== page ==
June 04, 2003

Possession, by A. S. Byatt

During my last knitting group get together, we were chatting about books. It's a common topic since most knitters I know are also readers. Mysteries seem to be the most popular genre with Miss Marple, Brother Cadfael and the Judge Dee books the most popular. Why this is so, I have no clue, though we have had chats about the precise techniques for knitting while reading. Perhaps it's some primal need to multitask that I never inherited. I do know I have never gotten the hang of it, the book keeps flopping closed or I drop a stitch or I forget to knit and just read or whatever. So I must divide my time.

Anyway, Byatt as an author came up and I mentioned that I had tried 3 times to read Possession without success and had given it up as too obtuse or modern for my sensibilities. Another member of the group suggested I give it another go, staying with it for the 1st hundred pages or so before tossing it into the trade in box for the used bookstore. And of course, she was right. The story kicked in somewhere around page 70 or so and I was hooked for a week.

I mean, really hooked. I read it at work on breaks, while cooking, before bed, waiting for my dinosaur computer to boot, etc., etc. I even delayed knitting on a sweater I've been dying to work on to finish it. I got a little anxious when I realized that I only had about 20 more pages and the book would be over. Sort of anticipatory separation anxiety. This happens rarely.

The plot is more complex than this but essentially it's a mystery. A young, unemployed researcher of an obscure British poet runs across a draft of a letter by the poet to a woman. There is no known documentation that the two had ever met except for a brief reference to the woman at a dinner party he attended. She, however, had written an epic romance that the feminist camp had rediscovered recently so he takes himself over to the leading scholar of the woman's work to see what he can find out. She, of course, is brainy, beautiful and interested...in the relationship between the two poets. From there, it is the bit by bit unraveling of the poets' story thru letters, journals and literary detective work and the building of the relationship between the two modern researchers. It was entrancing. Byatt writes with a command of the language that is breathtaking. Some of her descriptions I read two and three times just to enjoy them again. Her use of color was so interesting I was noting them on post it notes to see if I could find the pattern. There is one, but I will leave it up to you to discover. A rare, fine read. And she has other books she's written to be discovered and read.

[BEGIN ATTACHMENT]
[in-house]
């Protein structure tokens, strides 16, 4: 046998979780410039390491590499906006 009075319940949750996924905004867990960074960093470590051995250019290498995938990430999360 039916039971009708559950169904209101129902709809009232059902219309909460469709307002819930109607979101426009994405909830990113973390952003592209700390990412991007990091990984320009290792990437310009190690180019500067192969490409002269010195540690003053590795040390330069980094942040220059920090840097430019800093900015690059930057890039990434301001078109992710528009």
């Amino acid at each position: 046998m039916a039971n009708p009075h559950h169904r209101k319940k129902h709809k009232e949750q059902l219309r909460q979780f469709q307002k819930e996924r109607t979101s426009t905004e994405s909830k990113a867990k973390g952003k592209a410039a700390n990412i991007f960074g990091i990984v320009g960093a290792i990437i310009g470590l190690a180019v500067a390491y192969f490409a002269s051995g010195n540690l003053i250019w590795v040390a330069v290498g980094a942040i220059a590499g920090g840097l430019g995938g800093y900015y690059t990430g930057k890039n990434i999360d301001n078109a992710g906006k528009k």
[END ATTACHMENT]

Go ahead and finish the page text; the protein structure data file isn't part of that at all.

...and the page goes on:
Posted by Deb English at June 4, 2003 07:11 PM